What does abundance look like to you? Does it look different this year?
In years past, our family has gathered on Thanksgiving Day. We started out in a home, but as these young kids grew up and created families of their own creating exponential growth, we moved to a church. The serving table featured not only the traditional turkey, stuffing, and mashed potatoes but also our favorite salads and sushi, Sister Lew’s wontons, and Auntie Susanna’s tofu and shrimp.
This year, we were encouraged to limit our gatherings or forego them. But did that change our attitude of abundance? And what will December and the Christmas season look like this year? Will we have an attitude of abundance or scarcity?
Some people, regardless of their circumstance, see that they have plenty and enough to share with others. This is an abundance mindset. These people take inventory of their blessings, and when they realize a blessing they can share, they share it. It brings them joy and a feeling of connectedness with their Higher Power.
I have been blessed to have such a role model in my life. My grandmother Kume Uchida Murakami was only 4’8” tall, barely as tall as their automobile! Her husband was in this car when it stalled on the railroad track. He couldn’t get it started and was tragically killed when the oncoming train collided into him.
Kume worked hard to take over their family farm, and with the help of her children and a cousin who came from Japan to help out, she had a successful harvest that year and in future years. This tragedy happened just as the Great Depression hit the United States. Unemployment went from 1.6 million in 1929 to 12.8 million by 1933. Kume, not knowing her own future, gave work and dignity to men who had heard that they could get work on her farm. She never turned them down, and paid them a fair wage.
She went through other hard times. When the United States entered into WWII in 1942, her farm was taken from her, and she and her family were forced into an internment camp in Heart Mountain Wyoming. For three years she lived there, but she made the most of her circumstance. She thought of what she could do, not what she couldn’t do. She got a job in the mess hall and then used that money to buy materials for the classes that she enrolled in there at camp. She and my aunt took a tailoring class and made these suits.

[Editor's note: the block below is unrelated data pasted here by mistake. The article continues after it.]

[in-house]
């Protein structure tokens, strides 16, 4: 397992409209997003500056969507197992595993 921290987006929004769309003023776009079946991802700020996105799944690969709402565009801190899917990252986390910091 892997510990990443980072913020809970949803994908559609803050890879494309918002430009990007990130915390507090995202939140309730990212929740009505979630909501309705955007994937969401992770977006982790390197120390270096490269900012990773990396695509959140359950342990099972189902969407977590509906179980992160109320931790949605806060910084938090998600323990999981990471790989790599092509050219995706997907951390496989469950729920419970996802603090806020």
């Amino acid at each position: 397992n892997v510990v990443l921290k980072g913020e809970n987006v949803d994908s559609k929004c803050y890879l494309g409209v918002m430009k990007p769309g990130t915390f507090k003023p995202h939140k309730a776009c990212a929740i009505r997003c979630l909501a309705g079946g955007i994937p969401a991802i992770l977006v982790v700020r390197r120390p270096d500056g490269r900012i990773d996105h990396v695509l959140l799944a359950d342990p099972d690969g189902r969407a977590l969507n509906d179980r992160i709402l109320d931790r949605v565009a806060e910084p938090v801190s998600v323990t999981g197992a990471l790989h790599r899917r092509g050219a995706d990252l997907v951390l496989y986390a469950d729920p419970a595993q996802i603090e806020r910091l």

A beautifully crocheted tablecloth sits on my dining room table. She and my aunt and mother made it at camp while standing in lines. They would get the empty Quaker Oats containers from the mess hall kitchen. With a wire for a handle, these containers would hang from their arms and carry their crochet thread. Can you just see her crocheting away and visiting with the other women while waiting to eat or see a movie or even wait to use the latrine? She didn’t wallow in self-pity but made the most of her situation. That’s an abundance mindset.
I feel especially close to my grandmother because she became my main caregiver from my birth until I was six months old. My mother was busy caring for my sister Charlotte who was six years old and dying of cancer. In the picture below I’m sitting on my grandmother’s lap. She has a big smile on her face. I remember her always smiling like that. In this picture my sister Charlotte is very skinny and weak but sitting there next to me in a beautiful dress that my aunt made for her. This is the only picture I have of me with my sister.
Kume fought hard to live to celebrate her 88th birthday. She looked forward to this birthday which has special significance for Japanese people. In her mind reaching her 88th birthday was a great victory of life. She passed away a few days after this very special birthday dinner.
Kume was a deeply religious person. Her Buddhist faith had a lot to do with her attitude of abundance. Not only did she feel empowered and blessed by the teachings of Buddha, but she felt connected in a very real way to her family members who had passed to the other side. Every day without fail she would burn incense to produces a thin line of smoke that traveled to heaven. She would also tap the special brass bowl with a hard stick so that the clear ring would travel upwards to her loved ones.
By connecting to an infinite source of goodness, we never feel that we have nothing to give. Big Ocean Women believe that “that true power stems from within. This internal power, rooted in faith, allows other virtues to take root. Virtues such as generosity, kindness, and respect will have a contagious effect, and can create the powerful external changes we seek.”
So let’s end this year with an abundance mindset. Let’s count our blessings and realize what we have to give and to share. Let’s be faithful and find true power in that faith. Let’s be generous in the way we see each other and treat each other. Let’s be grateful and generous and happy.